words - some interesting utilities for text in emacs

| categories: emacs | tags: | View Comments

Recently I posted about an org-link with a menu. Here I extend the idea to a command that will do approximately the same thing. The idea is a command called words that will be run interactively. It will grab the word at point, or operate on a selected region, and then offer a menu to lookup the definition, find it in a thesaurus, google it, etc… We structure the code so you can add functions to it later, without directly modifying this code. The only limitation of this code is that the functions must have a signature with no arguments. That does not seem terribly limiting, as we can check for a region, and use it if we want (see the words-google function).

(defun words-dictionary ()
    (thing-at-point 'word))))

(defun words-thesaurus ()
    (thing-at-point 'word))))

(defun words-google ()
    (if (region-active-p)
        (url-hexify-string (buffer-substring (region-beginning)
      (thing-at-point 'word)))))

(defvar words-funcs '()
 "functions to run in `words'. Each entry is a list of (key menu-name function).")

(setq words-funcs
  '(("d" "ictionary" words-dictionary)
    ("t" "hesaurus" words-thesaurus)
    ("g" "oogle" words-google)))

(defun words ()
     (lambda (tup)
       (concat "[" (elt tup 0) "]"
               (elt tup 1) " "))
     words-funcs "") ": "))
   (let ((input (read-char-exclusive)))
        (char-to-string input) words-funcs)

This works nicely. Now, let us add a new function that looks up the word or selection on twitter. We just define a new function, and add the menu selection to the words-func variable.

(defun words-twitter ()
    (if (region-active-p)
        (url-hexify-string (buffer-substring (region-beginning)
      (thing-at-point 'word)))))

(add-to-list 'words-funcs
  '("w" "twitter" words-twitter)
  t) ; append
d ictionary words-dictionary
t hesaurus words-thesaurus
g oogle words-google
w twitter words-twitter

Finally, the most complicated idea: spelling and grammar. I know there is flyspell, and such, but they are build on an ancient dictionary. Here, for fun, we explore a web api. This next function is not a trivial one, and I will not explain it here beyond saying it sends a selection of text to a url, gets an xml response back, and that response is parsed and printed to a buffer by this function. The main point is to illustrate we can do interesting things with a selection of text!

(defun words-atd ()
  "Send paragraph at point to After the deadline for spell and grammar checking."
  (let* ((url-request-method "POST")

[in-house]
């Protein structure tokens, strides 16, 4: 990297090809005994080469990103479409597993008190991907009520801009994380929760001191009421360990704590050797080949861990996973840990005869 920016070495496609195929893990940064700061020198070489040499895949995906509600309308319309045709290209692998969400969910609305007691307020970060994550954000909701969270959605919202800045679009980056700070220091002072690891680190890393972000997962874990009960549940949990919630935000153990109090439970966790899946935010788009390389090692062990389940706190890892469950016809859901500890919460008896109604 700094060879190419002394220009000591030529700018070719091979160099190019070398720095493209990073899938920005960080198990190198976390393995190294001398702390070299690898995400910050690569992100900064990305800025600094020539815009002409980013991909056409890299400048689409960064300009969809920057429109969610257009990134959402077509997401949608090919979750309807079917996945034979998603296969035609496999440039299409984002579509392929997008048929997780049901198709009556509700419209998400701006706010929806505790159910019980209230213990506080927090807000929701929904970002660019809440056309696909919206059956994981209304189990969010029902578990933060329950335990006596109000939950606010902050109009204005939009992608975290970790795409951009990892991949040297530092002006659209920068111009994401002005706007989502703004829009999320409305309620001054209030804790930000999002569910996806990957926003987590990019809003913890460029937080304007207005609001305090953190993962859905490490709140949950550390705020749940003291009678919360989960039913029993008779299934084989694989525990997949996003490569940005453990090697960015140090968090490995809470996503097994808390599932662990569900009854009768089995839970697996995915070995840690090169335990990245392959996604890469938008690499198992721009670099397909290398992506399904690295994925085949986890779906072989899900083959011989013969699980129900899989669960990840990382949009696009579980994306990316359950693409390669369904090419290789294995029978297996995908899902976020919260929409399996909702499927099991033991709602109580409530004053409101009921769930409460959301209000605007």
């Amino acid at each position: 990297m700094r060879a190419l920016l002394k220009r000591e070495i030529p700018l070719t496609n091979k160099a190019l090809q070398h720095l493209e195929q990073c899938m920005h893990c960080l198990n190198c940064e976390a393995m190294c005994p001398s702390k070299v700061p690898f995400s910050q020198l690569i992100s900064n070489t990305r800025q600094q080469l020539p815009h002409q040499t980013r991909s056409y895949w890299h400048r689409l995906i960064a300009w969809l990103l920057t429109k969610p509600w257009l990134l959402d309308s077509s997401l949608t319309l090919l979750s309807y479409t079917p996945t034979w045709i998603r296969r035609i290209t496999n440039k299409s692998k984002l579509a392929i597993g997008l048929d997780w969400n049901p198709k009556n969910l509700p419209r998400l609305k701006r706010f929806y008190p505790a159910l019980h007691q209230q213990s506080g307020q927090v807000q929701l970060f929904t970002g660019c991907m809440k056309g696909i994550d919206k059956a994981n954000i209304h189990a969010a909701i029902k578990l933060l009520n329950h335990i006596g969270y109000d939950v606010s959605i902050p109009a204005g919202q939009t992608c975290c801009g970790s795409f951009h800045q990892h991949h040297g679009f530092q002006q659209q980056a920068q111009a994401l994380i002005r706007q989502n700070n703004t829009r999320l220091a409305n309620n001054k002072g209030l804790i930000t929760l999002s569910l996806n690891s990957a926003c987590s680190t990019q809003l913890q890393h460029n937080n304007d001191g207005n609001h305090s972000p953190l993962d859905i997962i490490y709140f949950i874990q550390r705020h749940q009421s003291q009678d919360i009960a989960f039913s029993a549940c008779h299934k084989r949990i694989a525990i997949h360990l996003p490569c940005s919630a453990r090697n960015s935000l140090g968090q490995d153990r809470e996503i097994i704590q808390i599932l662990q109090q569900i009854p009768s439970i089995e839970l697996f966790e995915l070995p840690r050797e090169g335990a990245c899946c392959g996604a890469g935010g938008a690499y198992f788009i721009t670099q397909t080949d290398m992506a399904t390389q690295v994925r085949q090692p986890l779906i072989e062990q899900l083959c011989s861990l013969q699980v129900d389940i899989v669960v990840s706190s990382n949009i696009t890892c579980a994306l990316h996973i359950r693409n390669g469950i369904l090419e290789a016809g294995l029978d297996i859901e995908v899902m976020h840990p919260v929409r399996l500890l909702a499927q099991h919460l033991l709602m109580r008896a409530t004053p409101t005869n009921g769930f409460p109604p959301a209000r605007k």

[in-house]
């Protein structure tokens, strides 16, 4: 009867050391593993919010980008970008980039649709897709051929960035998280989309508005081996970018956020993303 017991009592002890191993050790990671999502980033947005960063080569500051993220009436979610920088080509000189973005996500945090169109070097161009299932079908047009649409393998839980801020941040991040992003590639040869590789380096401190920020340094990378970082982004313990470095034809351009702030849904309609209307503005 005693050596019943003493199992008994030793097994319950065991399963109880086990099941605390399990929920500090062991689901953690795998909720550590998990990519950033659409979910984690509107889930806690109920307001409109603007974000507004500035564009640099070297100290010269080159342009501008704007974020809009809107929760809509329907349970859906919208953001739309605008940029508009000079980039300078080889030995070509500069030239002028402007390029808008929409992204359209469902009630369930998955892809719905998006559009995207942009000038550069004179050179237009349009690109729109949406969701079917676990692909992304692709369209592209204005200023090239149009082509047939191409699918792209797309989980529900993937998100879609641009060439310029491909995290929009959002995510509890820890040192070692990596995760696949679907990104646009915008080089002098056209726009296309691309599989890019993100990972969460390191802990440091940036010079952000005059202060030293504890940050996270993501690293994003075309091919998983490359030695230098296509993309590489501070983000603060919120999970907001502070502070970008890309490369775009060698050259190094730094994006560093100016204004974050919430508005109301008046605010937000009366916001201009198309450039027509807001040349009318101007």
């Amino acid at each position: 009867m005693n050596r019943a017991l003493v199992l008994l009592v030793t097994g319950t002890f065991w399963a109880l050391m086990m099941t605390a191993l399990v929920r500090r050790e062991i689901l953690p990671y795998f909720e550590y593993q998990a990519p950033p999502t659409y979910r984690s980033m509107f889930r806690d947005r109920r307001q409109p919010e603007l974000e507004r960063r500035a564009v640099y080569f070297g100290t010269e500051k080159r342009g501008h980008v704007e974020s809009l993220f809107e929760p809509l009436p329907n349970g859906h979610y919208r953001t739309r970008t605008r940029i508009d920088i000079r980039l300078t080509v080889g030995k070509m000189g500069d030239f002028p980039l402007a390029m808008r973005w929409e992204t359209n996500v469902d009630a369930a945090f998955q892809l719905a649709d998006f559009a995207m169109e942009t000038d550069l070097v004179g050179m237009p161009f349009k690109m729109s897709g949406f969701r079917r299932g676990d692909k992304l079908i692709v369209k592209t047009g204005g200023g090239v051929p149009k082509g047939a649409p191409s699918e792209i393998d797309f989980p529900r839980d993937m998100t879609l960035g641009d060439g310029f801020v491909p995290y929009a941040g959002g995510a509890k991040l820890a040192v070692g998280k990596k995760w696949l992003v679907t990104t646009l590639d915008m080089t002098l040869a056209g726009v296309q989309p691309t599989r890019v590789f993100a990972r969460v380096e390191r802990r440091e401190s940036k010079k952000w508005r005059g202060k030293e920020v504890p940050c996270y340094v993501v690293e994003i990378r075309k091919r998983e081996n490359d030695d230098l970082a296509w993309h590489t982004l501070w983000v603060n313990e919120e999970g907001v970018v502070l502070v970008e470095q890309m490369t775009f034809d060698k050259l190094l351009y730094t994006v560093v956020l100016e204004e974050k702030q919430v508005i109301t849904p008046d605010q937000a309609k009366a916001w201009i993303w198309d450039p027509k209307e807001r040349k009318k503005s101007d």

(url-request-data (format
                             (thing-at-point 'paragraph))))
         (xml  (with-current-buffer
                 (xml-parse-region url-http-end-of-headers (point-max))))
         (results (car xml))
         (errors (xml-get-children results 'error)))
    (switch-to-buffer-other-frame "*ATD*")
    (dolist (err errors)
      (let* ((children (xml-node-children err))
             ;; for some reason I could not get the string out, and had to do this.
             (s (car (last (nth 1 children))))
             ;; the last/car stuff doesn't seem right. there is probably
             ;; a more idiomatic way to get this
             (desc (last (car (xml-get-children children 'description))))
             (type (last (car (xml-get-children children 'type))))
             (suggestions (xml-get-children children 'suggestions))
             (options (xml-get-children (xml-node-name suggestions) 'option))
             (opt-string  (mapconcat
                           (lambda (el)
                             (when (listp el)
                               (car (last el))))
                           " ")))

        (insert (format "** %s ** %s
Description: %s
Suggestions: %s

" s type desc opt-string))))))

(add-to-list 'words-funcs
  '("s" "spell/grammar" words-atd)
  t) ; append

My final words menu looks like:

If I have the cursor in the previous paragraph, run the words command and select "s" I get a buffer with these contents:


1 flyspell ** (spelling)

Description: (Spelling) Suggestions: flywheel flyball

2 are build on ** (grammar)

Description: (Auxiliary Verb Agreement) Suggestions: are built on

3 api ** (spelling)

Description: (Spelling) Suggestions: app ape apt ai ami

4 url ** (spelling)

Description: (Spelling) Suggestions: urn ure curl hurl burl

5 xml ** (spelling)

Description: (Spelling) Suggestions: xl ml

6 selection ** (suggestion)

Description: (Complex Expression) Suggestions: choice

7 an xml ** (grammar)

Description: (Wrong article) Suggestions: a xml

8 a selection of ** (grammar)

Description: (Hidden Verbs) Suggestions:

9 is parsed ** (grammar)

Description: (Passive voice) Suggestions:

10 selection ** (suggestion)

Description: (Complex Expression) Suggestions: choice

11 a selection of ** (grammar)

Description: (Hidden Verbs) Suggestions: #+ENDEXAMPLE

It might be nice to link back to those words, so you could click on them and fix them, but that is a beyond today's goal. In summary, today we looked at a framework to create a user-modifiable menu of commands that are launched from a single command. Here we called the command words, and then built up some different things we might want to do with the word or selection at point. While you can of course just remember the individual commands, remembering one command and then being prompted might have some advantages.

Copyright (C) 2014 by John Kitchin. See the License for information about copying.

org-mode source

Org-mode version = 8.2.7c

blog comments powered by Disqus